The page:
Donald Trump lived down to the Left’s caricature of him during Tuesday’s presidential debate. His constant interruptions and refusal to obey the two-minute time clock came off as entitled and impulsive, not traits that will convert undecided voters.
Bullying is unlikely a winning rhetorical strategy. Trump damaged not only his reelection hopes, but also the causes that he has championed during his presidency.
On the substance of issues, he seemed at times unprepared. Asked what the elevation of Amy Coney Barrett to the Supreme Court would mean for the court and the country, Trump robotically repeated that she had support across the political spectrum. He failed to portray her as a necessary bulwark against judicial activism.
Nor did he point out that the United States’ coronavirus fatality rate is comparable to Europe’s, despite our much higher rate of key comorbidities like obesity and our more aggressive methods of counting coronavirus deaths.
The most powerful reasons to reelect Trump are his defense of law and order and his resistance to identity politics. Yet he opportunistically played the race card against former Vice President Joe Biden for Biden’s support of the 1994 federal crime control bill.
That bill increased federal penalties for repeat felons and brought greater transparency in federal sentencing. The law was a necessary response to rapidly escalating murders in the inner city. Trump, however, parroted left-wing critics of the criminal justice system, as he has done before, by decrying Biden’s support of the statute as anti-Black. He criticized as biased Biden’s alleged use of the term “superpredator” (actually, the term was coined by a political scientist), even though it is an accurate descriptor for teens who mow down children in mindless drive-by shootings.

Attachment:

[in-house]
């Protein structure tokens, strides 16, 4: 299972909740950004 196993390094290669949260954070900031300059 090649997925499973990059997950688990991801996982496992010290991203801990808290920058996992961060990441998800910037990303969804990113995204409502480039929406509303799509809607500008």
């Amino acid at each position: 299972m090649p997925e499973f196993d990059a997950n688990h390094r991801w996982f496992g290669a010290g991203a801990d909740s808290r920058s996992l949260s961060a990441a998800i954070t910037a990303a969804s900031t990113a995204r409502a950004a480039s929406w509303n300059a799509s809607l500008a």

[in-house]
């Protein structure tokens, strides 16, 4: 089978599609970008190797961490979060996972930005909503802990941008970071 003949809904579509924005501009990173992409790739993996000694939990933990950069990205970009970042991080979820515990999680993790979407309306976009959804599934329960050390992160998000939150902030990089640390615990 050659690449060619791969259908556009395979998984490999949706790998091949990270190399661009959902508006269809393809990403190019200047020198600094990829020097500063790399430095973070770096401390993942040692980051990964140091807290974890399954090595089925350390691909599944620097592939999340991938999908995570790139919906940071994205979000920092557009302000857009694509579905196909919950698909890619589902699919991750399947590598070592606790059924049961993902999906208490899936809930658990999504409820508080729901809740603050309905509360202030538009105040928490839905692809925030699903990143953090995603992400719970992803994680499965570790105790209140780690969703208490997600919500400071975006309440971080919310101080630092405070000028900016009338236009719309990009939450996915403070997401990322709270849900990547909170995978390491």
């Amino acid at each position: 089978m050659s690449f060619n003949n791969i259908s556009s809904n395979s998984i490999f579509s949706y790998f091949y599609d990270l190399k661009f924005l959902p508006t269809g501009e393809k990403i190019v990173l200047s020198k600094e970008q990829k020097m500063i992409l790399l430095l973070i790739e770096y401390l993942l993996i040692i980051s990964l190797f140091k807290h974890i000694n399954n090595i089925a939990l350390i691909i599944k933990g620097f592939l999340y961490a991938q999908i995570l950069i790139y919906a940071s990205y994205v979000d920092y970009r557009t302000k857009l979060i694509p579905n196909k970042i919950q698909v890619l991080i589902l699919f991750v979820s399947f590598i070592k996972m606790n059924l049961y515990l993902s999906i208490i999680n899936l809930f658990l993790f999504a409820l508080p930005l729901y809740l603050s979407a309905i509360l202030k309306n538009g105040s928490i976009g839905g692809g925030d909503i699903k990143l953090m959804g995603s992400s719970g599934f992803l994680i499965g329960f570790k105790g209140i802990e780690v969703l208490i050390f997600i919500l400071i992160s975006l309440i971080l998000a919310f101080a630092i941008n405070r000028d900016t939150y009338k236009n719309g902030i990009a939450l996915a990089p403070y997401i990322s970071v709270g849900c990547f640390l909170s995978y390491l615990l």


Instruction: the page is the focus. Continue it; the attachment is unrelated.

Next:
By giving credence to the phony claim that strict law enforcement is racist, Trump undermines the legitimacy of the very criminal justice system that he properly seeks to defend.
For his part, Biden asserted that there is “systemic injustice” in law enforcement. Any political leader better be sure of his evidence before leveling such a profoundly corrosive charge. Yet numerous studies show that it is crime, not race, that determines criminal justice outcomes.
Biden promises to “defeat racism,” as if that remains an enduring force in America today. To the contrary, there is not a single mainstream institution — whether a corporation, bank, law firm, newspaper, college, or tech company — that is not twisting itself into knots to hire and promote as many underrepresented minorities as possible.
Trump was right to cancel white privilege training in the federal bureaucracy; Biden and moderator Chris Wallace’s efforts to portray such training as innocuous hand-holding were laughable. So reluctant are whites to engage in identity politics in their favor that Trump himself could not use the term “white” to describe the hapless targets of these trainings. Instead, he stated euphemistically: “If you were a certain group, you had no status in life.”
If Biden is elected, victimhood ideology will become even more entrenched in our core institutions, destroying equal opportunity and fomenting more of the racial animosity that has torn the country apart in recent months.
But Trump’s stubbornness, sometimes impressive in its sheer orneriness, prevented him from scoring an easy point regarding the white supremacy canard. Trump’s instinct to deny the role of white supremacists in this summer’s violence was well-founded; the anarchy came overwhelmingly from the left.
But after Biden repeated the lie that Trump had called white supremacists “very fine people,” Trump should have put the issue behind him with a verbatim condemnation of white supremacy. He could have pointed out that just last week he designated the Ku Klux Klan as a terrorist organization.
Such a condemnation would merely restate the obvious about this country’s lived values. And ironically, from a purely Machiavellian point of view, it would cost him no votes, precisely because the number of actual white supremacists (as opposed to people who believe in colorblindness) is minute, whatever the Democratic Party and the mainstream media claim.
This piece originally appeared at New York Daily News
Heather Mac Donald is the Thomas W. Smith fellow at the Manhattan Institute, contributing editor at City Journal, and the author of the bestselling War on Cops and The Diversity Delusion. Follow her on Twitter here.
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